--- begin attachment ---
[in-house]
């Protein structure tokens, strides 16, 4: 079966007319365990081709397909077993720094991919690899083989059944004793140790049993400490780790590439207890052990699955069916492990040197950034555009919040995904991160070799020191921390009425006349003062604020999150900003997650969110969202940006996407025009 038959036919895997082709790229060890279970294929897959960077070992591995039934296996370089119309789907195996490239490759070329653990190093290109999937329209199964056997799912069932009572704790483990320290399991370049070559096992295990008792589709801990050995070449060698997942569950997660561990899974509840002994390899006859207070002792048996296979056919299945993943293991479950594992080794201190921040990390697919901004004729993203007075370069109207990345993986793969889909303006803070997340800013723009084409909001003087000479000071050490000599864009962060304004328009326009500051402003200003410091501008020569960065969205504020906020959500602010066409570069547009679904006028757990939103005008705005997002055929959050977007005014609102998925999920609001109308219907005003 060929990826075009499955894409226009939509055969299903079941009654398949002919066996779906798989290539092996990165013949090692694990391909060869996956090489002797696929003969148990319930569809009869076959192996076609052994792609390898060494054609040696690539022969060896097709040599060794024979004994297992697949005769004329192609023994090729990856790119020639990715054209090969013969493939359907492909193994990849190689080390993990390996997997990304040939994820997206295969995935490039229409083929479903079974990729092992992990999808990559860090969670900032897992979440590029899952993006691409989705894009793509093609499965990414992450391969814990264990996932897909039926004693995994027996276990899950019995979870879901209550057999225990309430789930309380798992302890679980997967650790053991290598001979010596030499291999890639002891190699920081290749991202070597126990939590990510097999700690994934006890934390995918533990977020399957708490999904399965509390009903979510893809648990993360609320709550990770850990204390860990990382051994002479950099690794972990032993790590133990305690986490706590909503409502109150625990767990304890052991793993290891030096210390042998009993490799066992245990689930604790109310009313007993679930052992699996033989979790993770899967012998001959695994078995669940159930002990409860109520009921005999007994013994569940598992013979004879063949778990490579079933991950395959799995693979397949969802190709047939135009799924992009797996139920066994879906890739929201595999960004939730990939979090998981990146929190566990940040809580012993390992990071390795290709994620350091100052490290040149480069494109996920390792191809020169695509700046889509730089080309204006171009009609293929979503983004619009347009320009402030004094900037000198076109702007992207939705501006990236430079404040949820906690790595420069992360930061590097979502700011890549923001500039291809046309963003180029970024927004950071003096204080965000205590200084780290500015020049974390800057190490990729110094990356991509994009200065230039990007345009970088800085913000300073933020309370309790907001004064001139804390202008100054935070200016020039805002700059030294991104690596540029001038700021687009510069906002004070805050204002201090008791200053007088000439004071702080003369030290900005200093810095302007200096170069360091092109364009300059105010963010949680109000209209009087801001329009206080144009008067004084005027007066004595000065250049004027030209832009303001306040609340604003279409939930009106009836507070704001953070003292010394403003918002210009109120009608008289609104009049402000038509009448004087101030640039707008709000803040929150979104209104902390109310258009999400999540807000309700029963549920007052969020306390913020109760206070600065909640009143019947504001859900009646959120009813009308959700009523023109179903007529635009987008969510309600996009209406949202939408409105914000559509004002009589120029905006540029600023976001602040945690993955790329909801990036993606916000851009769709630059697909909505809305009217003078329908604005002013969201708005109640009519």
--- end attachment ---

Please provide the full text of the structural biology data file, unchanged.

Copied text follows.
[in-house]
């Protein structure tokens, strides 16, 4: 079966007319365990081709397909077993720094991919690899083989059944004793140790049993400490780790590439207890052990699955069916492990040197950034555009919040995904991160070799020191921390009425006349003062604020999150900003997650969110969202940006996407025009 038959036919895997082709790229060890279970294929897959960077070992591995039934296996370089119309789907195996490239490759070329653990190093290109999937329209199964056997799912069932009572704790483990320290399991370049070559096992295990008792589709801990050995070449060698997942569950997660561990899974509840002994390899006859207070002792048996296979056919299945993943293991479950594992080794201190921040990390697919901004004729993203007075370069109207990345993986793969889909303006803070997340800013723009084409909001003087000479000071050490000599864009962060304004328009326009500051402003200003410091501008020569960065969205504020906020959500602010066409570069547009679904006028757990939103005008705005997002055929959050977007005014609102998925999920609001109308219907005003 060929990826075009499955894409226009939509055969299903079941009654398949002919066996779906798989290539092996990165013949090692694990391909060869996956090489002797696929003969148990319930569809009869076959192996076609052994792609390898060494054609040696690539022969060896097709040599060794024979004994297992697949005769004329192609023994090729990856790119020639990715054209090969013969493939359907492909193994990849190689080390993990390996997997990304040939994820997206295969995935490039229409083929479903079974990729092992992990999808990559860090969670900032897992979440590029899952993006691409989705894009793509093609499965990414992450391969814990264990996932897909039926004693995994027996276990899950019995979870879901209550057999225990309430789930309380798992302890679980997967650790053991290598001979010596030499291999890639002891190699920081290749991202070597126990939590990510097999700690994934006890934390995918533990977020399957708490999904399965509390009903979510893809648990993360609320709550990770850990204390860990990382051994002479950099690794972990032993790590133990305690986490706590909503409502109150625990767990304890052991793993290891030096210390042998009993490799066992245990689930604790109310009313007993679930052992699996033989979790993770899967012998001959695994078995669940159930002990409860109520009921005999007994013994569940598992013979004879063949778990490579079933991950395959799995693979397949969802190709047939135009799924992009797996139920066994879906890739929201595999960004939730990939979090998981990146929190566990940040809580012993390992990071390795290709994620350091100052490290040149480069494109996920390792191809020169695509700046889509730089080309204006171009009609293929979503983004619009347009320009402030004094900037000198076109702007992207939705501006990236430079404040949820906690790595420069992360930061590097979502700011890549923001500039291809046309963003180029970024927004950071003096204080965000205590200084780290500015020049974390800057190490990729110094990356991509994009200065230039990007345009970088800085913000300073933020309370309790907001004064001139804390202008100054935070200016020039805002700059030294991104690596540029001038700021687009510069906002004070805050204002201090008791200053007088000439004071702080003369030290900005200093810095302007200096170069360091092109364009300059105010963010949680109000209209009087801001329009206080144009008067004084005027007066004595000065250049004027030209832009303001306040609340604003279409939930009106009836507070704001953070003292010394403003918002210009109120009608008289609104009049402000038509009448004087101030640039707008709000803040929150979104209104902390109310258009999400999540807000309700029963549920007052969020306390913020109760206070600065909640009143019947504001859900009646959120009813009308959700009523023109179903007529635009987008969510309600996009209406949202939408409105914000559509004002009589120029905006540029600023976001602040945690993955790329909801990036993606916000851009769709630059697909909505809305009217003078329908604005002013969201708005109640009519």